This study was undertaken to evaluate the effect of lamb rennet paste containing probiotic strains on proteolysis, lipolysis, and glycolysis of ovine cheese manufactured with starter cultures. Cheeses included control cheese made with rennet paste, cheese made with rennet paste containing Lactobacillus acidophilus culture (LA-5), and cheese made with rennet paste containing a mix of Bifidobacterium lactis (BB-12) and Bifidobacterium longum (BB-46). Cheeses were sampled at 1, 7, 15, and 30 d of ripening. Starter cultures coupled with probiotics strains contained in rennet paste affected the acidification and coagulation phases leading to the lowest pH in curd and cheese containing probiotics during ripening. As consequence, maturing cheese profiles were different among cheese treatments. Cheeses produced using rennet paste containing probiotics displayed higher percentages of áS1-I-casein fraction than traditional cheese up to 15 d of ripening. This result could be an outcome of the greater hydrolysis of á-casein fraction, attributed to higher activity of the residual chymosin. Further evidence for this trend is available in chromatograms of water-soluble nitrogen fractions, which indicated a more complex profile in cheeses made using lamb paste containing probiotics versus traditional cheese. Differences can be observed for the peaks eluted in the highly hydrophobic zone being higher in cheeses containing probiotics. The proteolytic activity of probiotic bacteria led to increased accumulation of free amino acids. Their concentrations in cheese made with rennet paste containing Lb. acidophilus culture and cheese made with rennet paste containing a mix of B. lactis and B. longum were approximately 2.5 and 3.0 times higher, respectively, than in traditional cheese. Principal component analysis showed a more intense lipolysis in terms of both free fatty acids and conjugated linoleic acid content in probiotic cheeses; in particular, the lipolytic pattern of cheeses containing Lb. acidophilus is distinguished from the other cheeses on the basis of highest content of health-promoting molecules. The metabolic activity of the cheese microflora was also monitored by measuring acetic, lactic, and citric acids during cheese ripening. Cheese acceptability was expressed for color, smell, taste, and texture perceived during cheese consumption. Use of probiotics in trial cheeses did not adversely affect preference or acceptability; in fact, panelists scored probiotic cheeses higher in preference over traditional cheese, albeit not significantly.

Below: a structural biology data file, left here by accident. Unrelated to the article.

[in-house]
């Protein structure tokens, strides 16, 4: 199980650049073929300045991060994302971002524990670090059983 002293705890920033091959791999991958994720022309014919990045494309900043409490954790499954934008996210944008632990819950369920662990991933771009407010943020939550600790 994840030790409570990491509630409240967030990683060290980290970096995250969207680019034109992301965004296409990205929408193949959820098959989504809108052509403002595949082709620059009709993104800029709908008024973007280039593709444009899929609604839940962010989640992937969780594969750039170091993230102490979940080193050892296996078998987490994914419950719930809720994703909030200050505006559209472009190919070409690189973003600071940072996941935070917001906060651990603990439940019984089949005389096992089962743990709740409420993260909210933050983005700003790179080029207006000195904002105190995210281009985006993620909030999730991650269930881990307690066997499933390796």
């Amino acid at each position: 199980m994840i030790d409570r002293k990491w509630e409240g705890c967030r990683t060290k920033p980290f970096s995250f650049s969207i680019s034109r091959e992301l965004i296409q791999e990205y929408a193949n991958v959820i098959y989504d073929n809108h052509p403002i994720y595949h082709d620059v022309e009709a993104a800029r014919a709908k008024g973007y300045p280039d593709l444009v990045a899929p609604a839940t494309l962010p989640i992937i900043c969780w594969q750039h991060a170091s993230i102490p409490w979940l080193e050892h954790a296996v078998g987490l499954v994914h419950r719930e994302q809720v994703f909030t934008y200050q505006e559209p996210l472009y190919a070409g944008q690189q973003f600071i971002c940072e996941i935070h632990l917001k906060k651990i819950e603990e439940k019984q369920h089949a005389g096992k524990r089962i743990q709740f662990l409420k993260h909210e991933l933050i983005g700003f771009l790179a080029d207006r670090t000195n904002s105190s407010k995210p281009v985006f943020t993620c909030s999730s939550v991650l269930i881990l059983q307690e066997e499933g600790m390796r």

Biochemical patterns in ovine cheese: influence of probiotic strains

ALBENZIO, MARZIA;SANTILLO, ANTONELLA;CAROPRESE, MARIANGELA;MARINO, ROSARIA MARIA TERESA;
2010

Abstract

This study was undertaken to evaluate the effect of lamb rennet paste containing probiotic strains on proteolysis, lipolysis, and glycolysis of ovine cheese manufactured with starter cultures. Cheeses included control cheese made with rennet paste, cheese made with rennet paste containing Lactobacillus acidophilus culture (LA-5), and cheese made with rennet paste containing a mix of Bifidobacterium lactis (BB-12) and Bifidobacterium longum (BB-46). Cheeses were sampled at 1, 7, 15, and 30 d of ripening. Starter cultures coupled with probiotics strains contained in rennet paste affected the acidification and coagulation phases leading to the lowest pH in curd and cheese containing probiotics during ripening. As consequence, maturing cheese profiles were different among cheese treatments. Cheeses produced using rennet paste containing probiotics displayed higher percentages of áS1-I-casein fraction than traditional cheese up to 15 d of ripening. This result could be an outcome of the greater hydrolysis of á-casein fraction, attributed to higher activity of the residual chymosin. Further evidence for this trend is available in chromatograms of water-soluble nitrogen fractions, which indicated a more complex profile in cheeses made using lamb paste containing probiotics versus traditional cheese. Differences can be observed for the peaks eluted in the highly hydrophobic zone being higher in cheeses containing probiotics. The proteolytic activity of probiotic bacteria led to increased accumulation of free amino acids. Their concentrations in cheese made with rennet paste containing Lb. acidophilus culture and cheese made with rennet paste containing a mix of B. lactis and B. longum were approximately 2.5 and 3.0 times higher, respectively, than in traditional cheese. Principal component analysis showed a more intense lipolysis in terms of both free fatty acids and conjugated linoleic acid content in probiotic cheeses; in particular, the lipolytic pattern of cheeses containing Lb. acidophilus is distinguished from the other cheeses on the basis of highest content of health-promoting molecules. The metabolic activity of the cheese microflora was also monitored by measuring acetic, lactic, and citric acids during cheese ripening. Cheese acceptability was expressed for color, smell, taste, and texture perceived during cheese consumption. Use of probiotics in trial cheeses did not adversely affect preference or acceptability; in fact, panelists scored probiotic cheeses higher in preference over traditional cheese, albeit not significantly.
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Utilizza questo identificativo per citare o creare un link a questo documento: https://hdl.handle.net/11369/15186
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